Last week’s major deadline was on Tuesday when House members either voted to approve Senate bills that had been sent our way or allowed them to die in committee. More than 40 surviving measures were debated on the House floor.
I am particularly encouraged that the Mississippi Hemp Cultivation Act (SB 2725) passed by a vote of 105-9. Agriculture is Mississippi’s number one industry, and by passing Senate Bill 2725, the House made strides to increase the diversity of our crop production in a way that hasn’t been visited here in over half a century.
The measure was amended to provide appropriations from sources other than those mandated by the legislature to expand the flexibility needed for farmers to initiate this new crop opportunity as soon as possible. The bill will go back to the Senate, which can approve our change, or invite conference. With the kind of bi-partisan, enthusiastic support of this effort that I’ve seen at the Capitol, I believe we should see this new boon to our agricultural economy sooner than later.
You may recall that I had advocated for such a bill early in the session and, in fact, authored a House measure (HB 1208) to accomplish this important economic development opportunity for our state. It passed overwhelmingly; however, the Senate chose to send us their version, and we approved it.
Like my bill, Senate Bill 2725 authorizes and legalizes the cultivation, processing and transportation of industrial hemp. This kind of hemp doesn’t have the mind-affecting qualities of its cousin marijuana; rather, it is a crop that has been cultivated for thousands of years to produce fiber for canvas, rope, paper and even clothing.
In fact, it is believed the Chinese were making clothing from hemp as early as the second century B.C. Even the Vikings are said to have used the strong fibers to construct their ships’ canvas sails and ropes. Hemp was a favorite crop of President George Washington, who cultivated it and wrote about it over 90 times as a planter at Mount Vernon.
Today, the North American Industrial Hemp Council touts 25,000 products made from this very useful plant, including “rope, clothes, food, paper, textiles, plastics, insulation and biofuel.”
I am proud that Mississippi farmers now have the chance to receive the benefits of growing this useful crop.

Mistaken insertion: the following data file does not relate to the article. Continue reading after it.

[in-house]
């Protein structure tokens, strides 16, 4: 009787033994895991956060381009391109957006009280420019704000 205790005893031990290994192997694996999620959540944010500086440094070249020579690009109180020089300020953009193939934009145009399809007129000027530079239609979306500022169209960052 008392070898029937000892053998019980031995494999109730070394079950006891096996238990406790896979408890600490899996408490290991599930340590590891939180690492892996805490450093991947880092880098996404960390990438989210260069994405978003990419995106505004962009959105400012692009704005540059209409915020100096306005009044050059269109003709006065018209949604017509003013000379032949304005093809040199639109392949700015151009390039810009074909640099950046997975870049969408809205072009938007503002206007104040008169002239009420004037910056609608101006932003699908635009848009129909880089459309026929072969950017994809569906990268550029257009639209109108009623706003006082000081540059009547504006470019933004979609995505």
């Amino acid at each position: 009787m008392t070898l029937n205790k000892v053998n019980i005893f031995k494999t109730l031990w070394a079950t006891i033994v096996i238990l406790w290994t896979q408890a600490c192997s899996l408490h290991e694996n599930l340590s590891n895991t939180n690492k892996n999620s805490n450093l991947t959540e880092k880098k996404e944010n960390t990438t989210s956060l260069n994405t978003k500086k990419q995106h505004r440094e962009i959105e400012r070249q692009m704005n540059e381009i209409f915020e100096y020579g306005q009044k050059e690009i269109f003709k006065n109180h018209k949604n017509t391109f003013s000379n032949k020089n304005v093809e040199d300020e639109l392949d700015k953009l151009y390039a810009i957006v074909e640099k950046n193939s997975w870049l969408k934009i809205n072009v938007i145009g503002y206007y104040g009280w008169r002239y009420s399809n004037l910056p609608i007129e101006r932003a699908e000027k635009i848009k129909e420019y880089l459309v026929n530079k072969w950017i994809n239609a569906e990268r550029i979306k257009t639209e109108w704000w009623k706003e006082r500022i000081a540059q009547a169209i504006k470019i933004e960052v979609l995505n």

We also addressed some of the issues in our prison system by passing the Mississippi Correctional Safety and Rehabilitation Act of 2020 (Senate Bill 2123). It was one of the most discussed bills on the floor this week and amends certain code sections regarding parole eligibility requirements. Proponents of the bill called it a step towards criminal justice reform in the state. The bill passed by a vote of 73-35 and has been returned to the Senate.
The deadline for general Senate bills to be passed out of the House is next Wednesday, June 17.
In answer to the question concerning the length and dates of the current session which has been disrupted by COVID-19, we voted to concur on House Concurrent Resolution 69, which was initially passed by the House two weeks ago. HCR 69 extends the session in 30-day increments as necessary beginning July 10; Dec. 31 would be the latest possible day for sine die. This would allow the Legislature to take up coronavirus-related legislation without having to rely on a special session. The amended measure has been sent back to the Senate for concurrence.
On Thursday morning, the House welcomed Meridian native Todd Tilghman, the most recent winner of NBC’s The Voice. House Concurrent Resolution 74 was introduced congratulating Pastor Tilghman on his victory and recognizing his positive representation of Mississippi. HC 74 passed unanimously by a vote of 116-0.
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